Buffalo Bills 2014 Draft: Aggregating Report Card Grades from Around the Web

Justin NeumanContributor IIMay 12, 2014

Buffalo Bills 2014 Draft: Aggregating Report Card Grades from Around the Web

0 of 5

    Bill Wippert/Associated Press

    Is it just me, or does Buffalo Bills general manager Doug Whaley (left) look extremely proud of himself?

    Maybe Whaley should be, as he managed to land Sammy Watkins, arguably the draft's best playmaker, at No. 4 overall. It was a contentious move considering Whaley had to give the Cleveland Browns the No. 9 pick as well as first- and fourth-round picks in next year's draft.

    Whaley also brought in three massive offensive linemen in Cyrus Kouandjio (Round 2), Cyril Richardson (Round 5) and Seantrel Henderson (Round 7). Rounding out the draft class for the Bills are linebacker Preston Brown (Round 3), defensive back Ross Cockrell (Round 4) and linebacker Randell Johnson (Round 7).

    Considering the arduous lead-up to the draft, the seven rounds went by in a blur. Everyone wants to know how his team did, so the next step is to look at draft grades. We've taken the liberty of compiling all of the Bills' draft report cards into one convenient slideshow.

    Did the Bills ace the test, or do they need to stay after class? Read on to find out what the experts think.

Joe Buscaglia, WGR

1 of 5

    Bill Wippert/Associated Press

    To kick things off, we'll start with a simple and to-the-point take on the Bills' draft results from Bills beat reporter Joe Buscaglia of WGR.

    Although it goes against the spirit of the question, Buscaglia does have a point. Every team only drafted prospects, and while some are more surefire bets than others, no player is guaranteed to pan out.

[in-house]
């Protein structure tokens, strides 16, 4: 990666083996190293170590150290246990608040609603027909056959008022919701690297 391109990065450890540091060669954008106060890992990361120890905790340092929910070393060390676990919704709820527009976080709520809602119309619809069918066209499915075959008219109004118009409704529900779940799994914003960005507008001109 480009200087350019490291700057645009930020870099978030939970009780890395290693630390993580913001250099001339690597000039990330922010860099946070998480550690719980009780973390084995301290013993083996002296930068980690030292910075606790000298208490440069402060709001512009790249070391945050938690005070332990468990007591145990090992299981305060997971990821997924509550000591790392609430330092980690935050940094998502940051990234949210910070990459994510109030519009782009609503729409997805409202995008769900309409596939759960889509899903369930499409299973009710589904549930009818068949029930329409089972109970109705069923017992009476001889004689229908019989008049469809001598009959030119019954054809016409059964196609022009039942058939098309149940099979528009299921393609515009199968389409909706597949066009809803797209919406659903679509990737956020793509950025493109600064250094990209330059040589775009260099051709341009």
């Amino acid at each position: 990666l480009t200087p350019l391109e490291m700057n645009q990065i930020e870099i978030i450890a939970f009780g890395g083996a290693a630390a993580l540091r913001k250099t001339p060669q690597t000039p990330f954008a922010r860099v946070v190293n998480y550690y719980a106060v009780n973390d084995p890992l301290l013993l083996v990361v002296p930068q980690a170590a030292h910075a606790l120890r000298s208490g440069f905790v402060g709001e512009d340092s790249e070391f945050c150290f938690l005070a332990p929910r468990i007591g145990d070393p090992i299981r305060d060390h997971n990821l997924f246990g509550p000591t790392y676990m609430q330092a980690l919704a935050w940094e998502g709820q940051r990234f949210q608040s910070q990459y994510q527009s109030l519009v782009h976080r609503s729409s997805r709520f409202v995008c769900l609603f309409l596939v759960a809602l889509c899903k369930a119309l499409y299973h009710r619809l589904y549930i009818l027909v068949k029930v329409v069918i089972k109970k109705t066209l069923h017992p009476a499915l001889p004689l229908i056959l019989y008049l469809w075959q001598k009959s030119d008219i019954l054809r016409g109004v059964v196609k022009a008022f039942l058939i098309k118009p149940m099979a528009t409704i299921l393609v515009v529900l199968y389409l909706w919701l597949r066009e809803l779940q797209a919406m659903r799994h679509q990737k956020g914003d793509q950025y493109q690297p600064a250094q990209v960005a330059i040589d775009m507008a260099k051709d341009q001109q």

It's hard to give any team a grade until a few years down the line, so all we can do now is consider the potential.

    With that said, the Bills did get some good value with their later picks.

    Richardson was projected to be a third- or fourth-rounder by NFL.com, and the Bills landed him in the fifth frame. He blocked for Robert Griffin III in his time at Baylor and last season was part of one of the nation's best offenses. At 6'5" and 329 pounds, he has the size the Bills want in their offensive line. If he can keep his weight under control, Richardson will compete right away for a starting job.

    Another intriguing selection was that of Seantrel Henderson in the seventh round. Mike Mayock of NFL.com said Henderson had the talent to be a first-round pick, but his off-the-field issues pushed him back to the seventh round.

    Henderson admitted to the Miami Herald (via ESPN.com) that the reason for his suspensions at Miami were related to marijuana use, but it was all behind him. He proceeded to test positive for marijuana at the NFL combine, per ESPN's Adam Schefter.

    Henderson knows he has to make the most of his opportunity. Mike Rodak of ESPN.com said Whaley told Henderson he "has one shot," so if he steps even one toe out of line, he will probably be looking for work. But if Henderson lives up to his potential, he can be a formidable cog in Buffalo's offensive line.